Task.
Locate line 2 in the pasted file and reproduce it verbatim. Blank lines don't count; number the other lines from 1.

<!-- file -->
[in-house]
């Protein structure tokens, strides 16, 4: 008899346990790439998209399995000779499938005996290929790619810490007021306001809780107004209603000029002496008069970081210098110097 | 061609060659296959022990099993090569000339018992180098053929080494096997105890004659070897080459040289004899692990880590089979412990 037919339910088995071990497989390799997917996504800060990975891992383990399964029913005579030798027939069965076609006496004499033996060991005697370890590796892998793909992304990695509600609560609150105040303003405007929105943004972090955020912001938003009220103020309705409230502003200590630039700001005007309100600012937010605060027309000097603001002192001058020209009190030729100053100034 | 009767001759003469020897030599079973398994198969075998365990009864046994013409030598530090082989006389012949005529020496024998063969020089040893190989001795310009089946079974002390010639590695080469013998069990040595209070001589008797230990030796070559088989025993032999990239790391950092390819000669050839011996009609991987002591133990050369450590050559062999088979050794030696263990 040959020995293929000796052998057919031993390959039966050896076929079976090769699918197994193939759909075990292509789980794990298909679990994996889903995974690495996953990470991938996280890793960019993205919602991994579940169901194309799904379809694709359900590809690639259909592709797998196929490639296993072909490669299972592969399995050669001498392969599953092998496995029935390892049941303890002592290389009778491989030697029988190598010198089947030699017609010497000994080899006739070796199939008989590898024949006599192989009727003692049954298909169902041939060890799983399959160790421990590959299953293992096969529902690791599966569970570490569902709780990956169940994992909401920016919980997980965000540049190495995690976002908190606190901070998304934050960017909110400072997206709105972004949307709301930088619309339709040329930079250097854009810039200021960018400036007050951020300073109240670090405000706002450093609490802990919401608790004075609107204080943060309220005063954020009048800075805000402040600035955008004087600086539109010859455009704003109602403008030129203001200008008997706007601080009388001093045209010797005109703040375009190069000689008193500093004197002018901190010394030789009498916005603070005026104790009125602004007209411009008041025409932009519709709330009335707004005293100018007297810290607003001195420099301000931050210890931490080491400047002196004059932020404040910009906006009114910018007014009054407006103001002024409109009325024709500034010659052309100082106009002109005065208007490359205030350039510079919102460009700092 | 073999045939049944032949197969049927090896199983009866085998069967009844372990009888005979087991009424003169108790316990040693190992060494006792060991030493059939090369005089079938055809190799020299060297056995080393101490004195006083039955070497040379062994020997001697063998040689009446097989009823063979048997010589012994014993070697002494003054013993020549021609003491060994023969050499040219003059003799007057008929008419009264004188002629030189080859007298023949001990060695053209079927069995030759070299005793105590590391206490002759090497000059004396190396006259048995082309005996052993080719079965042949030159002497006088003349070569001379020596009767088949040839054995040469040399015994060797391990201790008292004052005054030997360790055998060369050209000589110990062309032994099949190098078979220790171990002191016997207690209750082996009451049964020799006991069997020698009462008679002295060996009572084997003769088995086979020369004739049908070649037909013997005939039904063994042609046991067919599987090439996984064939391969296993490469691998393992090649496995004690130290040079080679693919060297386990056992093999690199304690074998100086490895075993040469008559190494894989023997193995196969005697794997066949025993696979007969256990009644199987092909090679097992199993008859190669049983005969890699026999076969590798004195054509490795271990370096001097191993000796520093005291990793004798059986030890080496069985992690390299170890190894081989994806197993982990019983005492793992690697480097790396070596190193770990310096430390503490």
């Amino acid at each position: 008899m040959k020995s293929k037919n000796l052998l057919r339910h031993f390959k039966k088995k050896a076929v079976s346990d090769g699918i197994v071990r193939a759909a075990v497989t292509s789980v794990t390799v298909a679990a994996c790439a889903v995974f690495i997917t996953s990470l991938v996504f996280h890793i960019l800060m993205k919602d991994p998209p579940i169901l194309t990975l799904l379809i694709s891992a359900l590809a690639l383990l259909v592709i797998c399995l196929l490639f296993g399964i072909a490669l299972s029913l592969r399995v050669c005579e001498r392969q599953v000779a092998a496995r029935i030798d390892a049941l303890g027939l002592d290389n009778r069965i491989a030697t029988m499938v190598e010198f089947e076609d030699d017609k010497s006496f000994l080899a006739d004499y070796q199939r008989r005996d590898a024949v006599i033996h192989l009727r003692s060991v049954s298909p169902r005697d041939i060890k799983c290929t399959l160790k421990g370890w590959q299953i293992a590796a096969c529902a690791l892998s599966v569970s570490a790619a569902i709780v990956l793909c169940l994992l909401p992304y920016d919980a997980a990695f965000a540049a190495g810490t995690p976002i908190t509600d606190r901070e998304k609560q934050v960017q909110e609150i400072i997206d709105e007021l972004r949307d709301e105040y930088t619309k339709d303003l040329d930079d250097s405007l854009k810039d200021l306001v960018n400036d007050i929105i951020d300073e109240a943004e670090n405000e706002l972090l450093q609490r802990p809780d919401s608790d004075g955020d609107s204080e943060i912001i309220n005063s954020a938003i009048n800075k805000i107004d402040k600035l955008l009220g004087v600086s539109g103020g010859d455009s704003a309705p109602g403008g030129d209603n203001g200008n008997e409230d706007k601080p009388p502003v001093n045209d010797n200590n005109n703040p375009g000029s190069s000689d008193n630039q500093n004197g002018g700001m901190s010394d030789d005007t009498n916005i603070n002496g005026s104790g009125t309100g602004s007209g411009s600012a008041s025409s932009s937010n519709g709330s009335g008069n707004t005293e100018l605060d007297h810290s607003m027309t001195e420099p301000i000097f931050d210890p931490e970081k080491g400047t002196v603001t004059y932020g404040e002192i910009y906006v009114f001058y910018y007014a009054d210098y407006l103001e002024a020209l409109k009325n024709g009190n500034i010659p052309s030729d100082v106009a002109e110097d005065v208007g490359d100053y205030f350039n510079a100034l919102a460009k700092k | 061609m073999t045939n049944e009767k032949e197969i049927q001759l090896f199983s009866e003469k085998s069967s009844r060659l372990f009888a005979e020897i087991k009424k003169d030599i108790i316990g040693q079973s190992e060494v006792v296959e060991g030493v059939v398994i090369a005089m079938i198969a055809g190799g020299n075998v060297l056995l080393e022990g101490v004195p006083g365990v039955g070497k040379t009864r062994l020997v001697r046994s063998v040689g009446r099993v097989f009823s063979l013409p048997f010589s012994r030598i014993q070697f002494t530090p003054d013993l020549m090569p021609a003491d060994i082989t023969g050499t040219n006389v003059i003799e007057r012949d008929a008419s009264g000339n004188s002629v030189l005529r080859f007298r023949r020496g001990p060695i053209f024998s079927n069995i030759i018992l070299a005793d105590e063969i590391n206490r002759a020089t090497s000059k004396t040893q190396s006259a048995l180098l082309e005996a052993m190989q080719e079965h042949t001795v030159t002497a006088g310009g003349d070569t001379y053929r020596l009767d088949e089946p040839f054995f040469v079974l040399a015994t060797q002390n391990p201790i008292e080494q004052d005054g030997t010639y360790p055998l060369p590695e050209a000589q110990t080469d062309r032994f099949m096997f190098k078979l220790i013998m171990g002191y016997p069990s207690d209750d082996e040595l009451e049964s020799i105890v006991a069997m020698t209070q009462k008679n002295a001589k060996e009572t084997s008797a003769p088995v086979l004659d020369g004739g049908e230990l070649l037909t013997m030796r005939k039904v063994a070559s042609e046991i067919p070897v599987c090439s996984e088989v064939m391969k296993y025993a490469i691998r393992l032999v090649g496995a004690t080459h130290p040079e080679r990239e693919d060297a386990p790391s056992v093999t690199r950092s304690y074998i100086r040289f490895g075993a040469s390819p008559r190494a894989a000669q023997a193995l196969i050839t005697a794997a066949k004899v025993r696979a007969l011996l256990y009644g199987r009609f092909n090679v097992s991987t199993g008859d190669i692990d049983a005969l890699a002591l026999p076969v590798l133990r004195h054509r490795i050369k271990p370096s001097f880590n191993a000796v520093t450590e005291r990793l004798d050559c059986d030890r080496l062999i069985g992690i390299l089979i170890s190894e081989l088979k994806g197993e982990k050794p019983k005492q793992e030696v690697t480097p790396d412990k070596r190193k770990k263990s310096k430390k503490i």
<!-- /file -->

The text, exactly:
């Protein structure tokens, strides 16, 4: 008899346990790439998209399995000779499938005996290929790619810490007021306001809780107004209603000029002496008069970081210098110097 | 061609060659296959022990099993090569000339018992180098053929080494096997105890004659070897080459040289004899692990880590089979412990 037919339910088995071990497989390799997917996504800060990975891992383990399964029913005579030798027939069965076609006496004499033996060991005697370890590796892998793909992304990695509600609560609150105040303003405007929105943004972090955020912001938003009220103020309705409230502003200590630039700001005007309100600012937010605060027309000097603001002192001058020209009190030729100053100034 | 009767001759003469020897030599079973398994198969075998365990009864046994013409030598530090082989006389012949005529020496024998063969020089040893190989001795310009089946079974002390010639590695080469013998069990040595209070001589008797230990030796070559088989025993032999990239790391950092390819000669050839011996009609991987002591133990050369450590050559062999088979050794030696263990 040959020995293929000796052998057919031993390959039966050896076929079976090769699918197994193939759909075990292509789980794990298909679990994996889903995974690495996953990470991938996280890793960019993205919602991994579940169901194309799904379809694709359900590809690639259909592709797998196929490639296993072909490669299972592969399995050669001498392969599953092998496995029935390892049941303890002592290389009778491989030697029988190598010198089947030699017609010497000994080899006739070796199939008989590898024949006599192989009727003692049954298909169902041939060890799983399959160790421990590959299953293992096969529902690791599966569970570490569902709780990956169940994992909401920016919980997980965000540049190495995690976002908190606190901070998304934050960017909110400072997206709105972004949307709301930088619309339709040329930079250097854009810039200021960018400036007050951020300073109240670090405000706002450093609490802990919401608790004075609107204080943060309220005063954020009048800075805000402040600035955008004087600086539109010859455009704003109602403008030129203001200008008997706007601080009388001093045209010797005109703040375009190069000689008193500093004197002018901190010394030789009498916005603070005026104790009125602004007209411009008041025409932009519709709330009335707004005293100018007297810290607003001195420099301000931050210890931490080491400047002196004059932020404040910009906006009114910018007014009054407006103001002024409109009325024709500034010659052309100082106009002109005065208007490359205030350039510079919102460009700092 | 073999045939049944032949197969049927090896199983009866085998069967009844372990009888005979087991009424003169108790316990040693190992060494006792060991030493059939090369005089079938055809190799020299060297056995080393101490004195006083039955070497040379062994020997001697063998040689009446097989009823063979048997010589012994014993070697002494003054013993020549021609003491060994023969050499040219003059003799007057008929008419009264004188002629030189080859007298023949001990060695053209079927069995030759070299005793105590590391206490002759090497000059004396190396006259048995082309005996052993080719079965042949030159002497006088003349070569001379020596009767088949040839054995040469040399015994060797391990201790008292004052005054030997360790055998060369050209000589110990062309032994099949190098078979220790171990002191016997207690209750082996009451049964020799006991069997020698009462008679002295060996009572084997003769088995086979020369004739049908070649037909013997005939039904063994042609046991067919599987090439996984064939391969296993490469691998393992090649496995004690130290040079080679693919060297386990056992093999690199304690074998100086490895075993040469008559190494894989023997193995196969005697794997066949025993696979007969256990009644199987092909090679097992199993008859190669049983005969890699026999076969590798004195054509490795271990370096001097191993000796520093005291990793004798059986030890080496069985992690390299170890190894081989994806197993982990019983005492793992690697480097790396070596190193770990310096430390503490």